A new research review draws on studies examining women’s and girls’ narratives to understand their experiences of menstruation. A team of researchers from Johns Hopkins Bloomberg School of Public Health, University of Exeter and Femme International, a menstrual health non-governmental organization, reviewed qualitative studies to assess the state of menstruation in low- and middle-income countries. The review included 76 studies that involved interviews or focus group discussions about menstruation with over 6,000 women and adolescent girls from 35 countries.
The review, published in the journal PLOS Medicine, found that studies reported negative effects of poor menstrual experiences on physical health, well-being, education and participation in daily life. The findings support recent resistance to an overemphasis on the provision of menstrual products, such as sanitary pads, as the ‘solution’ to menstrual difficulties.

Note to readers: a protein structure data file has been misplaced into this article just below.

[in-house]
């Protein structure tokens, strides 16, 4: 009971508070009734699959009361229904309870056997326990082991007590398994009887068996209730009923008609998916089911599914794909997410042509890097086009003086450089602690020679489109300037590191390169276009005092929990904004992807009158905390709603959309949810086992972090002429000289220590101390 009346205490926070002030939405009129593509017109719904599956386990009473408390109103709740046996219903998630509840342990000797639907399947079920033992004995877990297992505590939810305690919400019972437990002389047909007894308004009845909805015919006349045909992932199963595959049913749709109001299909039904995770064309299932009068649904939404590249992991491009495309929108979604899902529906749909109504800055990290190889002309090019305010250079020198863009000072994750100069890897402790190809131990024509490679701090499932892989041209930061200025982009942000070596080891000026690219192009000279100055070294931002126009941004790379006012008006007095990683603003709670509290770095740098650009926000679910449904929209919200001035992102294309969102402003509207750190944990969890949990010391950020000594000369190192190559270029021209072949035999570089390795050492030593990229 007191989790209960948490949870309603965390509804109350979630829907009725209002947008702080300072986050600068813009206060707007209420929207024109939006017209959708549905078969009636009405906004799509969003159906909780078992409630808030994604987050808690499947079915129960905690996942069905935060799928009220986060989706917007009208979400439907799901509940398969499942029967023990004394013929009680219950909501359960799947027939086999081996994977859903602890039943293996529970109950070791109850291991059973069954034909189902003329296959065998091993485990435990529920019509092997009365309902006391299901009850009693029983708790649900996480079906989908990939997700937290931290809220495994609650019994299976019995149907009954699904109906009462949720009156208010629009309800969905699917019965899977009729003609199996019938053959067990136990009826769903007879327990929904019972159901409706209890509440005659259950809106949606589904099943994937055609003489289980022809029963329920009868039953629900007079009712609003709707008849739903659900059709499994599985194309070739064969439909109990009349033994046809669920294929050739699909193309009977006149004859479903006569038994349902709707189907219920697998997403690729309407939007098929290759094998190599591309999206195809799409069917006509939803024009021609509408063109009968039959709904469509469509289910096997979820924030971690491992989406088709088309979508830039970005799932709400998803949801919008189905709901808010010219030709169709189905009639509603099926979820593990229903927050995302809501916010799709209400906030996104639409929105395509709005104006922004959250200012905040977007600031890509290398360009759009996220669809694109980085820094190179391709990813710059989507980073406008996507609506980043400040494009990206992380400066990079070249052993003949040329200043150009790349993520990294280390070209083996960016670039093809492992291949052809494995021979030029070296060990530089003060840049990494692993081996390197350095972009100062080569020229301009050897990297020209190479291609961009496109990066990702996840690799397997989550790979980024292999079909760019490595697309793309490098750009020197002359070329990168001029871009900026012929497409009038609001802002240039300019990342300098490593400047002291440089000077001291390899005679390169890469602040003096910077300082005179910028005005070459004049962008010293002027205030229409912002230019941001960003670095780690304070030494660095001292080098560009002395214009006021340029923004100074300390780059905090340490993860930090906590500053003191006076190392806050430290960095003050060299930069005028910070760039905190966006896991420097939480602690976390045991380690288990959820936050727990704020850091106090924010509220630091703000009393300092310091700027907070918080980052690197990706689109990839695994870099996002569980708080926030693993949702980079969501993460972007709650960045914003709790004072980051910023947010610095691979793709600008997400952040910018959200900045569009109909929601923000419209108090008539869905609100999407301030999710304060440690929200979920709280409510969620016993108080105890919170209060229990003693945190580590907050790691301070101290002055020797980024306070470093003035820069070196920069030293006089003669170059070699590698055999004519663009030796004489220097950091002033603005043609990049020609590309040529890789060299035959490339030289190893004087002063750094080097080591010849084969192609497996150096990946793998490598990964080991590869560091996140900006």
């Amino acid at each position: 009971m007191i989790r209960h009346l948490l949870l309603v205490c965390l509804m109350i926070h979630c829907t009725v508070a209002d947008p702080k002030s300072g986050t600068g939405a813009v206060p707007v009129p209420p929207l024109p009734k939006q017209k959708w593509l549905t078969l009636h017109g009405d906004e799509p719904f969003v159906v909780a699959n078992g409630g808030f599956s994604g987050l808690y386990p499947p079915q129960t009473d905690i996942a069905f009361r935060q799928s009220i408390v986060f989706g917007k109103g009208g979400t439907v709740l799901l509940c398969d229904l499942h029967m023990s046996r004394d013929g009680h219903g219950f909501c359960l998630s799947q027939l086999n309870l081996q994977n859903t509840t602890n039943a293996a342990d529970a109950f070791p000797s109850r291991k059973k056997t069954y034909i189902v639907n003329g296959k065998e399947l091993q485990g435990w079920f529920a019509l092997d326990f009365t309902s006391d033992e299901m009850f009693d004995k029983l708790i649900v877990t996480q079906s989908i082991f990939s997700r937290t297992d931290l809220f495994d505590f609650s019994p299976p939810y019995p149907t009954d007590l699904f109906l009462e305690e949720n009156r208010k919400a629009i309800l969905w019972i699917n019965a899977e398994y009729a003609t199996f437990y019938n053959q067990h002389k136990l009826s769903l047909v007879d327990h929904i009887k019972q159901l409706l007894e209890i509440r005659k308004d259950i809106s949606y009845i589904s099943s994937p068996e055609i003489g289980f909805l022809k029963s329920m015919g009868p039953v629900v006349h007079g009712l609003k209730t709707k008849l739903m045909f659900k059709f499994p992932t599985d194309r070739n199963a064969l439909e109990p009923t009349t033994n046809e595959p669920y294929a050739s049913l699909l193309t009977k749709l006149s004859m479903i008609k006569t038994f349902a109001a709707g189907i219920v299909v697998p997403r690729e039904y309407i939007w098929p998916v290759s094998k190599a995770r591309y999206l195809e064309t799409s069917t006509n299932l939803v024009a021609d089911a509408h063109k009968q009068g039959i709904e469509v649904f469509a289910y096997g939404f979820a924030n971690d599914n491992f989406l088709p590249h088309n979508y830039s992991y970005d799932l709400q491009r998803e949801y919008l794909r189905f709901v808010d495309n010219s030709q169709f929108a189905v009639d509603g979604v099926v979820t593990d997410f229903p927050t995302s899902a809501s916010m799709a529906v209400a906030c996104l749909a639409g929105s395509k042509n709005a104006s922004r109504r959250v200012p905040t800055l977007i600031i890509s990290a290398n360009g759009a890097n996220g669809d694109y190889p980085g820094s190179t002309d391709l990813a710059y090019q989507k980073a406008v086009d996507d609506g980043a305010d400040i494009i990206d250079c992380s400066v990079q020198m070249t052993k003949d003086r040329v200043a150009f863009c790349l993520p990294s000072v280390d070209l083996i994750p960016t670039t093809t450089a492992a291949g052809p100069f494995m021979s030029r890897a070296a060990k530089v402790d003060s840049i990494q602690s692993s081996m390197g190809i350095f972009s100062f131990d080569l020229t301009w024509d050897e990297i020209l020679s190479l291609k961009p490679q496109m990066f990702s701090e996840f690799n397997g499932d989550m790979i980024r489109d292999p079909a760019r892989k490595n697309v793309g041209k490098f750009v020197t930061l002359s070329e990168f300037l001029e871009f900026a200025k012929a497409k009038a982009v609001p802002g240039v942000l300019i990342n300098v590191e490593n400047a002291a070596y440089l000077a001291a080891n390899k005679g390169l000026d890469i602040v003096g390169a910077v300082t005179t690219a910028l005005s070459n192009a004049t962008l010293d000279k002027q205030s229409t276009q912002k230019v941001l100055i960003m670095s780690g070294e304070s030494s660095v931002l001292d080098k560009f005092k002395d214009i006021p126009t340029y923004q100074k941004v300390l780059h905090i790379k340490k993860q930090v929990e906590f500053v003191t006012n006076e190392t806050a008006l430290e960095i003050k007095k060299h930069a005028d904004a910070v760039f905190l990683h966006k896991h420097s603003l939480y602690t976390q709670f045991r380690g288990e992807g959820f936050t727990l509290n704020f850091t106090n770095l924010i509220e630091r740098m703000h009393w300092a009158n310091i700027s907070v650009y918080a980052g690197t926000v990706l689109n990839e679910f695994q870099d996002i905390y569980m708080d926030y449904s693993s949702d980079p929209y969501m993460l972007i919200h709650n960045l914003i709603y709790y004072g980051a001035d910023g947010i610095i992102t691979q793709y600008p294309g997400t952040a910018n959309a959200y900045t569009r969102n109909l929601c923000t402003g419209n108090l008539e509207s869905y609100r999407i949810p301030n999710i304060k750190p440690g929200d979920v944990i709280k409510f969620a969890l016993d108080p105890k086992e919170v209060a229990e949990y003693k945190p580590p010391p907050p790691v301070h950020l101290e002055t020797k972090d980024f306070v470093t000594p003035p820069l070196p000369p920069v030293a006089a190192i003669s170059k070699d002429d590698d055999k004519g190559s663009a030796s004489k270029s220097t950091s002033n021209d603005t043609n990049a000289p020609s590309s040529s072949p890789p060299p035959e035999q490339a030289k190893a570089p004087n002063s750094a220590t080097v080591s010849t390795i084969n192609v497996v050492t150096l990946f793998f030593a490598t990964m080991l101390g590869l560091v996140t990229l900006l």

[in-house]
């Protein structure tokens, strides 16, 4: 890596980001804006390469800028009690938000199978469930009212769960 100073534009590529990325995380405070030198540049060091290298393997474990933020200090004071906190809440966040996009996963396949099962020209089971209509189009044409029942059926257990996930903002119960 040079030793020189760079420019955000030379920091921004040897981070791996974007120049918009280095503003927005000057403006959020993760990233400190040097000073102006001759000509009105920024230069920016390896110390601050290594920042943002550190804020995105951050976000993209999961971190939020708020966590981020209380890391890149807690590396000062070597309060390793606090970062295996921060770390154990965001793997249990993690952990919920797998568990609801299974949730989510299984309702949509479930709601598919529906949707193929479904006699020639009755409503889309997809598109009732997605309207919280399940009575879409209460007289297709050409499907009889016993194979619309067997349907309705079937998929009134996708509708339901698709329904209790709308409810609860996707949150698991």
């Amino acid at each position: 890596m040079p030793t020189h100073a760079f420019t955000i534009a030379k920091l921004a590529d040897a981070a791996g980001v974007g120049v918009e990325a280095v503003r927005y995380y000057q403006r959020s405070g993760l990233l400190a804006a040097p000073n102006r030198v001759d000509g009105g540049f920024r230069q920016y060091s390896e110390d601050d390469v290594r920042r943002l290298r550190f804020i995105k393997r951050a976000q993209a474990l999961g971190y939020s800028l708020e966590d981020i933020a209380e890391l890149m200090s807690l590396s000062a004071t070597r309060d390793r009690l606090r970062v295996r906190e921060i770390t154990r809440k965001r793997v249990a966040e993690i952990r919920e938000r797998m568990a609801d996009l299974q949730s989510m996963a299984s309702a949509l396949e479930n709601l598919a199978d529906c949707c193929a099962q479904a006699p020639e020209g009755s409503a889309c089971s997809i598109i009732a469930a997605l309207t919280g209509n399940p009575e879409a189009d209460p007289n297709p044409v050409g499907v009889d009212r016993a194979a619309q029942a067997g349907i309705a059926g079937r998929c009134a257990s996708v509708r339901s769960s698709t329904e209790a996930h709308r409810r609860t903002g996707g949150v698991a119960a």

Dr. Julie Hennegan, a research associate in the Bloomberg School’s department of environmental health and engineering, is the lead author.
The authors suggest that identified contributors, such as water and sanitation, the behavioral expectations placed on women and girls to conceal menstruation from others and the availability of social support should be considered even when they are not the primary focus of a policy or menstrual health program, as they are likely to influence outcomes. “These influences deserve more attention,” notes Dr. Hennegan.Friday Letter Submission